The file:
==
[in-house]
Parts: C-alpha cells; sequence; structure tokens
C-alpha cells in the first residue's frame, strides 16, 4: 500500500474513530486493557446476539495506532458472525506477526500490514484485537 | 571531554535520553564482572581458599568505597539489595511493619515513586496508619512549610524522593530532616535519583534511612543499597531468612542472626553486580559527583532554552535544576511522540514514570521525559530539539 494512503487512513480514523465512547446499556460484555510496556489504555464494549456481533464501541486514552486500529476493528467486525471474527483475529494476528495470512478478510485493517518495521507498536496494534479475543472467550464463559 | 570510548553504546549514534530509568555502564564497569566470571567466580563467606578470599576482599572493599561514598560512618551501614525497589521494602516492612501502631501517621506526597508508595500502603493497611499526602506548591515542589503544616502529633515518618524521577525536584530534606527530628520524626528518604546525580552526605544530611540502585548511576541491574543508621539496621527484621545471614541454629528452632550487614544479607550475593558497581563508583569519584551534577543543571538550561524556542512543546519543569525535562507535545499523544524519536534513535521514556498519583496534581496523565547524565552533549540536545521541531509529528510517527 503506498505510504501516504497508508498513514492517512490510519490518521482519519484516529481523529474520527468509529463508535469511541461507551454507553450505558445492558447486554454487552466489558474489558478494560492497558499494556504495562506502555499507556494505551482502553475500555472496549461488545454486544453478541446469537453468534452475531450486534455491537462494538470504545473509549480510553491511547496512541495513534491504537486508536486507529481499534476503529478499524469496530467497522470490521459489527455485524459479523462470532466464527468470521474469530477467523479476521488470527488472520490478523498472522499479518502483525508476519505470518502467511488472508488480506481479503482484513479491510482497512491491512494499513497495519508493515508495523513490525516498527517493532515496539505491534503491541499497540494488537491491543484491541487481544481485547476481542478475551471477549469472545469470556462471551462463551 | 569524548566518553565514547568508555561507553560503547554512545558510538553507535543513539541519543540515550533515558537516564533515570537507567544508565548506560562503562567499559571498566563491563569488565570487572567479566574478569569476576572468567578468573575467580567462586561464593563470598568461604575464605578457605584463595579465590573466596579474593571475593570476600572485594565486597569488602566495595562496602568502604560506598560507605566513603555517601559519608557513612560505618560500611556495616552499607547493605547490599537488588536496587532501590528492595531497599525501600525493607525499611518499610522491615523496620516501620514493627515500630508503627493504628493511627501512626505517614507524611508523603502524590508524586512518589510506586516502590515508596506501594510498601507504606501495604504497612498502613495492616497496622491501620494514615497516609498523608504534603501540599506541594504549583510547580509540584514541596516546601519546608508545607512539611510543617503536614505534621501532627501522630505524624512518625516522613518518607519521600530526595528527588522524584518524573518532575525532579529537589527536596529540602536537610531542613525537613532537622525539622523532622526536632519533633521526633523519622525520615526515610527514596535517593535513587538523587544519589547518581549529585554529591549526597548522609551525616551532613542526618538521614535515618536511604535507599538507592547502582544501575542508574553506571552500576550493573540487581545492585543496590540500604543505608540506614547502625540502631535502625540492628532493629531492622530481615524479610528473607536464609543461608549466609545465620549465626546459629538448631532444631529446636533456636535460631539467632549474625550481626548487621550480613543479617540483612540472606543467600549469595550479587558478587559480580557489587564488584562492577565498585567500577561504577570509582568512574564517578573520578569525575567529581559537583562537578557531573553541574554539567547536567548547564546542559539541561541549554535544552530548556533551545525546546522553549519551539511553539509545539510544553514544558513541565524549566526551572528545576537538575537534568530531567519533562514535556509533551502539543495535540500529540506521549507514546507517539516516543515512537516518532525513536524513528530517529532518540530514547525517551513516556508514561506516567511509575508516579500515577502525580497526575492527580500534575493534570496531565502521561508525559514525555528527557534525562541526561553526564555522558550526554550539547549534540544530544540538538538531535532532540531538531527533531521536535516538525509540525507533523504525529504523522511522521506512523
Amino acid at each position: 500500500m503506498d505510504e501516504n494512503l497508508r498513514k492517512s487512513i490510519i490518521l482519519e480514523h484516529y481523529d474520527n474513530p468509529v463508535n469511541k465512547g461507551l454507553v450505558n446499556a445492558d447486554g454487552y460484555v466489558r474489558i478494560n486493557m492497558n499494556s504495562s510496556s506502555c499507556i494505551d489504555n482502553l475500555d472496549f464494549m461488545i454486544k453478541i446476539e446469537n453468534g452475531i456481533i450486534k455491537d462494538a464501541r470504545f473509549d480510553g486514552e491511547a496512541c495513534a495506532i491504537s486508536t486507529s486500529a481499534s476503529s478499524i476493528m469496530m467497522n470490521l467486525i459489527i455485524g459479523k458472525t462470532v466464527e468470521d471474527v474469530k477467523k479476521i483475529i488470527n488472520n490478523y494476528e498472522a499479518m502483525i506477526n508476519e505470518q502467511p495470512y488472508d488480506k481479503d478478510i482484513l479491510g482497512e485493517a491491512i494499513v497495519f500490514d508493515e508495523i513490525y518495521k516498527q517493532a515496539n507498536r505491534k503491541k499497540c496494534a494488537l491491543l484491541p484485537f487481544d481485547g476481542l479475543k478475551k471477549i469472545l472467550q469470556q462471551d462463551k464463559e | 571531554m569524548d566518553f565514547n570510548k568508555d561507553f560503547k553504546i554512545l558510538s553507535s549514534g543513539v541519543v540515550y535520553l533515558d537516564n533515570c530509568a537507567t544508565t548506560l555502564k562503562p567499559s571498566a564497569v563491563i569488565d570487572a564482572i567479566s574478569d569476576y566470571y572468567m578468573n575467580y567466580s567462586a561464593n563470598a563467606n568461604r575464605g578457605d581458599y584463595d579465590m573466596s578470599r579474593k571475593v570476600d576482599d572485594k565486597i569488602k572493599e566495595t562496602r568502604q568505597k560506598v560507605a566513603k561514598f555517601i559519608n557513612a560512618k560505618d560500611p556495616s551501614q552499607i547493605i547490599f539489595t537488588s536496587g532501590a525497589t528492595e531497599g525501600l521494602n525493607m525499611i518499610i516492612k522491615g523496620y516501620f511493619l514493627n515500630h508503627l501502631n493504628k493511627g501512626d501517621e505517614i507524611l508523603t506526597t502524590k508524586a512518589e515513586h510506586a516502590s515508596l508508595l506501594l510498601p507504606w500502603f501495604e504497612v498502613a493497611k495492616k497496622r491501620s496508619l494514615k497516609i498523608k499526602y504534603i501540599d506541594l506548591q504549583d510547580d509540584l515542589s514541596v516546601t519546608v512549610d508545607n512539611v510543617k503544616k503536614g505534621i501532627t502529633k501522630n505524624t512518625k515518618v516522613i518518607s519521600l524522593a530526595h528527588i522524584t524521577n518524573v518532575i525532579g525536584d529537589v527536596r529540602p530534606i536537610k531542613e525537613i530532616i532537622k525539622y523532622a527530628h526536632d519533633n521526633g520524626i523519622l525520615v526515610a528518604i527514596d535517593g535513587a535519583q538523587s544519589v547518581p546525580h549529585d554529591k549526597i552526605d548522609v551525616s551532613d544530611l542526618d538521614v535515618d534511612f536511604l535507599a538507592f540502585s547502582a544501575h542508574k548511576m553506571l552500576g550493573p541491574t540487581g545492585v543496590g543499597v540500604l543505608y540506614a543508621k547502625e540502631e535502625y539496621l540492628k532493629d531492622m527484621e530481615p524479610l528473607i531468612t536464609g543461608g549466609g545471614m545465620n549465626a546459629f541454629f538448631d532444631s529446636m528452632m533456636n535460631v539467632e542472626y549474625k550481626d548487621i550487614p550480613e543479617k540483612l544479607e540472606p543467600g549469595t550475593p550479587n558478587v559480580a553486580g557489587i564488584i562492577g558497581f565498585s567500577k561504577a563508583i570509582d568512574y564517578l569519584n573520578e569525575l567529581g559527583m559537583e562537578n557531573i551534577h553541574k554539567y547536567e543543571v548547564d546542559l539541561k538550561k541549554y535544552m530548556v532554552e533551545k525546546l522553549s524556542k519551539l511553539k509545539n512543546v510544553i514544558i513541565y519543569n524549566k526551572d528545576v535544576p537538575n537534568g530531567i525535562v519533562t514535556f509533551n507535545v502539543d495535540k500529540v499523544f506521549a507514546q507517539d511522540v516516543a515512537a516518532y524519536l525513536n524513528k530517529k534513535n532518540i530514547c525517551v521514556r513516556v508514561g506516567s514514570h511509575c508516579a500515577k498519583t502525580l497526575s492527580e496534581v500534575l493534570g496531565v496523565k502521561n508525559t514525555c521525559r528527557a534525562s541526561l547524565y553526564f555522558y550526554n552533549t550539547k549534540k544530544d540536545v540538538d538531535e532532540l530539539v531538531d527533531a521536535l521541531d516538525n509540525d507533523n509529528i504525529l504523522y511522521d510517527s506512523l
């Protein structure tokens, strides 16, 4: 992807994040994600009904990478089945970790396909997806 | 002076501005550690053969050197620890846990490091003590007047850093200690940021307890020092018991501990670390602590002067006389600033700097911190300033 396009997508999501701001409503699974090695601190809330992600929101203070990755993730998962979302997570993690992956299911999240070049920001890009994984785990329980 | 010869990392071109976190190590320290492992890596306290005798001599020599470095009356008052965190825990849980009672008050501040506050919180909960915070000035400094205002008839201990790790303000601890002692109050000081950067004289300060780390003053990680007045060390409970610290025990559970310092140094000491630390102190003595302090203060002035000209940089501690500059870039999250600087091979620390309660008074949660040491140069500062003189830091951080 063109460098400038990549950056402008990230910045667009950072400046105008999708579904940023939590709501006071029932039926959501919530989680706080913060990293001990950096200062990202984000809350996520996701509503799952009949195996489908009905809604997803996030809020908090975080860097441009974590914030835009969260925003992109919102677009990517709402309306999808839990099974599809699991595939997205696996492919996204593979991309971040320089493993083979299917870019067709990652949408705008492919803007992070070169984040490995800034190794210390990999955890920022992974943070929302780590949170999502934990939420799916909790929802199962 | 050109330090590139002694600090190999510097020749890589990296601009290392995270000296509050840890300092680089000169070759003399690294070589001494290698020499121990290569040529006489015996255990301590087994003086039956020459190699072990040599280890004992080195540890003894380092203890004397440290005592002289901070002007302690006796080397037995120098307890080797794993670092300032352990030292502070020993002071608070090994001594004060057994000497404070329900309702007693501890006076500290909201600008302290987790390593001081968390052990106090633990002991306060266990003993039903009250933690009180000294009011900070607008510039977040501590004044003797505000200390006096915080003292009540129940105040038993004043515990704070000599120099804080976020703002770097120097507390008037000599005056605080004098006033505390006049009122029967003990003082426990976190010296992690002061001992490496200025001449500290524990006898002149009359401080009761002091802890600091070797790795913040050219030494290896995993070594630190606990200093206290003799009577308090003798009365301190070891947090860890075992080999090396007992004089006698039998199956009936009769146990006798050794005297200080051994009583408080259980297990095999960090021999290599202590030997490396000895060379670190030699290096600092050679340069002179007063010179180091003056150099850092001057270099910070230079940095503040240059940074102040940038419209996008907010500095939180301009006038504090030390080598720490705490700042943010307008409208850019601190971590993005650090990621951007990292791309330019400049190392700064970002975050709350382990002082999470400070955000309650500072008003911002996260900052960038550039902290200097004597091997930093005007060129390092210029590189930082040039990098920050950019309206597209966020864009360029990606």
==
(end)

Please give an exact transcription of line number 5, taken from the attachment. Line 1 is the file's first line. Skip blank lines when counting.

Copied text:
């Protein structure tokens, strides 16, 4: 992807994040994600009904990478089945970790396909997806 | 002076501005550690053969050197620890846990490091003590007047850093200690940021307890020092018991501990670390602590002067006389600033700097911190300033 396009997508999501701001409503699974090695601190809330992600929101203070990755993730998962979302997570993690992956299911999240070049920001890009994984785990329980 | 010869990392071109976190190590320290492992890596306290005798001599020599470095009356008052965190825990849980009672008050501040506050919180909960915070000035400094205002008839201990790790303000601890002692109050000081950067004289300060780390003053990680007045060390409970610290025990559970310092140094000491630390102190003595302090203060002035000209940089501690500059870039999250600087091979620390309660008074949660040491140069500062003189830091951080 063109460098400038990549950056402008990230910045667009950072400046105008999708579904940023939590709501006071029932039926959501919530989680706080913060990293001990950096200062990202984000809350996520996701509503799952009949195996489908009905809604997803996030809020908090975080860097441009974590914030835009969260925003992109919102677009990517709402309306999808839990099974599809699991595939997205696996492919996204593979991309971040320089493993083979299917870019067709990652949408705008492919803007992070070169984040490995800034190794210390990999955890920022992974943070929302780590949170999502934990939420799916909790929802199962 | 050109330090590139002694600090190999510097020749890589990296601009290392995270000296509050840890300092680089000169070759003399690294070589001494290698020499121990290569040529006489015996255990301590087994003086039956020459190699072990040599280890004992080195540890003894380092203890004397440290005592002289901070002007302690006796080397037995120098307890080797794993670092300032352990030292502070020993002071608070090994001594004060057994000497404070329900309702007693501890006076500290909201600008302290987790390593001081968390052990106090633990002991306060266990003993039903009250933690009180000294009011900070607008510039977040501590004044003797505000200390006096915080003292009540129940105040038993004043515990704070000599120099804080976020703002770097120097507390008037000599005056605080004098006033505390006049009122029967003990003082426990976190010296992690002061001992490496200025001449500290524990006898002149009359401080009761002091802890600091070797790795913040050219030494290896995993070594630190606990200093206290003799009577308090003798009365301190070891947090860890075992080999090396007992004089006698039998199956009936009769146990006798050794005297200080051994009583408080259980297990095999960090021999290599202590030997490396000895060379670190030699290096600092050679340069002179007063010179180091003056150099850092001057270099910070230079940095503040240059940074102040940038419209996008907010500095939180301009006038504090030390080598720490705490700042943010307008409208850019601190971590993005650090990621951007990292791309330019400049190392700064970002975050709350382990002082999470400070955000309650500072008003911002996260900052960038550039902290200097004597091997930093005007060129390092210029590189930082040039990098920050950019309206597209966020864009360029990606």